Arthur Ashe’s social activism inspires community service

Updated: Jun. 20, 2019 at 11:51 AM EDT
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RICHMOND, Va. (WWBT) - “Start where you are. Use what you have. Do what you can,” is the message on a mural dedicated to tennis great Arthur Ashe in Richmond’s Battery Park.

However, back when Ashe was growing up, he actually could not play much tennis in this park because it had fallen into disrepair. Perhaps that experience lead him to push for adequate facilities for all children who wanted to learn the game.

He used his “star power” to fight for them and for so many other causes.

Today, as the community prepares to celebrate a street renaming in his honor, it is not hard to find people who continue to do what they can for him, no matter how small the task. It is not easy labor, but it is a labor of love for Shima Grover and her husband, Joe.

On any given morning, you will find the couple working diligently behind these orange cones, maintaining and adding touches of beauty to the Arthur Ashe, Jr. monument on Monument Avenue.

They are both members of the Richmond Tennis Association, a group they joined when they moved to the city 13 years ago.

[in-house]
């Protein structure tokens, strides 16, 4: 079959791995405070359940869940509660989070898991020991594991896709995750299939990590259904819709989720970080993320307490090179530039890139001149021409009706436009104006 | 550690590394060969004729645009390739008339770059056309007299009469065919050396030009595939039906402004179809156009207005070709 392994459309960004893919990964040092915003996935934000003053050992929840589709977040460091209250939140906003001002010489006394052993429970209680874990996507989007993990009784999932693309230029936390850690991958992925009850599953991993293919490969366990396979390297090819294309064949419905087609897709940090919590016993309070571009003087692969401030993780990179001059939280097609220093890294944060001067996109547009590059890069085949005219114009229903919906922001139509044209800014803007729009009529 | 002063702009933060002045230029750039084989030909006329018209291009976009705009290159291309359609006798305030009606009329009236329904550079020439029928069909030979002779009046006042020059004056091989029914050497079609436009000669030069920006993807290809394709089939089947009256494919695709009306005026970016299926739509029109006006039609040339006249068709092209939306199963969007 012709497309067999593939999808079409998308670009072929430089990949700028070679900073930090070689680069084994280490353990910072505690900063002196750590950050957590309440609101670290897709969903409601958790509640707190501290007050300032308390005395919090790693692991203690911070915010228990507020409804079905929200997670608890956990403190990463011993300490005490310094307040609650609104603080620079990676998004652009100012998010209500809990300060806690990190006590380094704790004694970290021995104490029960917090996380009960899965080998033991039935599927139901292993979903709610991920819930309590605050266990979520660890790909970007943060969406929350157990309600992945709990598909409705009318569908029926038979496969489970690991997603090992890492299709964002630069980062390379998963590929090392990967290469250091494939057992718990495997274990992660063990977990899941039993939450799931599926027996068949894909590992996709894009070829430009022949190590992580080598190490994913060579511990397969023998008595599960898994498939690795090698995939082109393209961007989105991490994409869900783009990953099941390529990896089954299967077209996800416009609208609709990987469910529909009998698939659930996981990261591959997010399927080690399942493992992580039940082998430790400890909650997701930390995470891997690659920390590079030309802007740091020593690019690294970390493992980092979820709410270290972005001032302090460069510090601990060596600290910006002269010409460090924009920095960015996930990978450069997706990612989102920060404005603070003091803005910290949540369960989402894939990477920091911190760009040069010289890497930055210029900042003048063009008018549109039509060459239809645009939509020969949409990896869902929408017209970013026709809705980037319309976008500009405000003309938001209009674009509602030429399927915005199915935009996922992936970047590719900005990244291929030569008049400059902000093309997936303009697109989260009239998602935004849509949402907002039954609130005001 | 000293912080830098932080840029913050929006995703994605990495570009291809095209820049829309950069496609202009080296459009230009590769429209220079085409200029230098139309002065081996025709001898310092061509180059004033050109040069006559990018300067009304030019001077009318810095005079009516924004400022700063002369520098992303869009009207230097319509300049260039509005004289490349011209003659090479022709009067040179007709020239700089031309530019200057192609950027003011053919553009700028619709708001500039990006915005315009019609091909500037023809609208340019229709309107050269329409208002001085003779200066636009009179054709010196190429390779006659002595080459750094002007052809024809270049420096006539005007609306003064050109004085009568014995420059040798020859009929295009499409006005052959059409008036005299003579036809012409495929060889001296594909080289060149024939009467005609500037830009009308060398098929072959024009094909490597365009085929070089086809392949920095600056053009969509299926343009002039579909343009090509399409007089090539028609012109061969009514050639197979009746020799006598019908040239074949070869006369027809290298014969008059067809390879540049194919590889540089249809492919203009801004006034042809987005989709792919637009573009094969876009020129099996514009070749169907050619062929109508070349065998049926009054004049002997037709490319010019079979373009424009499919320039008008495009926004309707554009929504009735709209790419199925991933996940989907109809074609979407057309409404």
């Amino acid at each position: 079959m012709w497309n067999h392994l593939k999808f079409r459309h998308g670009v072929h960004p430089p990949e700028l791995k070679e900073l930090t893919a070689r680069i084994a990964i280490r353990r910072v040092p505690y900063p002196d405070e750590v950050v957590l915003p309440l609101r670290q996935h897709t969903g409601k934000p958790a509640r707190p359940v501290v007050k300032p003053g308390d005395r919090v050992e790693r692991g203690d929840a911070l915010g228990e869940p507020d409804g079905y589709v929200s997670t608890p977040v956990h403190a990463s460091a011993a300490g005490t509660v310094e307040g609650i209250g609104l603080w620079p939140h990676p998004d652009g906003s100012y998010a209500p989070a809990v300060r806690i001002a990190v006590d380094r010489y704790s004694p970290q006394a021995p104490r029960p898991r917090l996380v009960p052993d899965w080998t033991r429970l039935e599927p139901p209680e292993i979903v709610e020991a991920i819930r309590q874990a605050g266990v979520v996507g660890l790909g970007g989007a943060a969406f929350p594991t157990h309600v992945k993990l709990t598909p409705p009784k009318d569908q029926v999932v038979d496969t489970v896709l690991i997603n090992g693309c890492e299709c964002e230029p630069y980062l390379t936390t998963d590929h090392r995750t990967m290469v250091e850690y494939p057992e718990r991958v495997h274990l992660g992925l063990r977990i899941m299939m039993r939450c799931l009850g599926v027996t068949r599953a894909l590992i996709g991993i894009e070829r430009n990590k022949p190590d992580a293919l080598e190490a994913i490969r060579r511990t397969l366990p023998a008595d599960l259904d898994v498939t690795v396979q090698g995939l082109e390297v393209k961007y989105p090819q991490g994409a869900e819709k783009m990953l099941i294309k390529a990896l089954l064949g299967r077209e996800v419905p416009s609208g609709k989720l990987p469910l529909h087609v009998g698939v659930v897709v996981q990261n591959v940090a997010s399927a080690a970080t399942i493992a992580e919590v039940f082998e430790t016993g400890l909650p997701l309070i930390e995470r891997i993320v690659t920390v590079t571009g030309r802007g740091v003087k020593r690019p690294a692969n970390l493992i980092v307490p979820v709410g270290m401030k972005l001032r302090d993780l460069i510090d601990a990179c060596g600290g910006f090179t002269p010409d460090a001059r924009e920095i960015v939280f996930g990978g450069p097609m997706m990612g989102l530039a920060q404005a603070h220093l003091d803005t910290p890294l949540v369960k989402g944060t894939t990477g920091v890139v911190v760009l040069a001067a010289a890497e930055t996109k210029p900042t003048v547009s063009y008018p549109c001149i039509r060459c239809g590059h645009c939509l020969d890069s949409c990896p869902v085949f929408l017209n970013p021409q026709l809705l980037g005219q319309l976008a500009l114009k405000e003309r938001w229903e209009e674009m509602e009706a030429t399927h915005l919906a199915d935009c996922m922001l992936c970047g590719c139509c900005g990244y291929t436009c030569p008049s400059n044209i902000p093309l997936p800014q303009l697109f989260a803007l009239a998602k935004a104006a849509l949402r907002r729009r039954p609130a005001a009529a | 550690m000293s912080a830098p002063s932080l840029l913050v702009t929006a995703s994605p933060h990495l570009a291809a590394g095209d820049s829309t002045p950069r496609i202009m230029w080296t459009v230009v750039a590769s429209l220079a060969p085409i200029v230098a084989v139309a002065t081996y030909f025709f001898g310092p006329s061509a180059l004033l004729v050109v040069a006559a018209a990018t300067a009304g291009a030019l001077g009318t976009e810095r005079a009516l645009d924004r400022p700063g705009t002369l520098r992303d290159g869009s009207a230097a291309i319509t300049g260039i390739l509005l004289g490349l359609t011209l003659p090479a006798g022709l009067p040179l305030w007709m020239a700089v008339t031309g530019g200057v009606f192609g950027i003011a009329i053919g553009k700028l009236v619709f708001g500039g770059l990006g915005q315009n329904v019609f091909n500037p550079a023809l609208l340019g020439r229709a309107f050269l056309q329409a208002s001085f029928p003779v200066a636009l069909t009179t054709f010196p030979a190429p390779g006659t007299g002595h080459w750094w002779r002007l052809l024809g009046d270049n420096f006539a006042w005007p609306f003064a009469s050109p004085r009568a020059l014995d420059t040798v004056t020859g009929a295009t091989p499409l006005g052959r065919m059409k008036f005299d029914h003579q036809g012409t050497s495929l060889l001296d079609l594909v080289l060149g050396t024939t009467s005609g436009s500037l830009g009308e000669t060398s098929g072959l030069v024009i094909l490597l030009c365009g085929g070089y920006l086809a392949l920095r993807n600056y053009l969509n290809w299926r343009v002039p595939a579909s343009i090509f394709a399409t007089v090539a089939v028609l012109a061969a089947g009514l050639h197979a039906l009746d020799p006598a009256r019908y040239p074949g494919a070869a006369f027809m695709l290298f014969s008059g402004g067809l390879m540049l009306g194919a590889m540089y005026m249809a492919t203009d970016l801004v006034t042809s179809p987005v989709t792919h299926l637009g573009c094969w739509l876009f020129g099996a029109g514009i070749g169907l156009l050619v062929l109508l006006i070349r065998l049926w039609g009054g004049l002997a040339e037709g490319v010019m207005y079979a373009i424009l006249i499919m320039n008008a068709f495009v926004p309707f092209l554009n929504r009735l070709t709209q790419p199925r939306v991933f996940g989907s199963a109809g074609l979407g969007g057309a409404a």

“When we moved here, the first thing we did was look for some place Arthur Ashe was memorialized, and some place for tennis volunteers to work,” said Shima Grover.

They found both, and since then, they have mulched, planted, watered and cleaned an area dedicated to a man they have admired for decades.

“He was not only a wonderful and talented tennis player from Richmond, but also, he was very active in advocating for the less fortunate,” said Grover.

Ashe served as hard off the tennis court as he did on it, quietly, yet powerfully pushing for social change even while battling his own challenges.

After suffering several heart attacks, he touted the importance of heart health as the national chairman of the American Heart Association. He faced jail time as he protested racism in South Africa, as well as what he considered unfair policies against Haitians in the United States.

Also, after contracting AIDS from a tainted blood transfusion during bypass surgery in 1983, he traveled the world raising awareness about the disease and even founded the Arthur Ashe Institute for Urban Health, which addresses issues of inadequate health care service.

He was a champion who championed for others, which is why the Grovers join thousands of people all over the world in continuing to be there for him, whether it is something big such as a street dedication.

“I was at all the meetings speaking for the renaming,” said Grover.

Or something as small as street beautification around this statue built in his honor.

“We just don’t want people to forget what he was and how he came from Richmond, Virginia,” said Grover.

The three-day celebration of the unveiling of Arthur Ashe Boulevard begins Thursday at 7 p.m. with a social justice forum at the Virginia Museum of Fine Arts.

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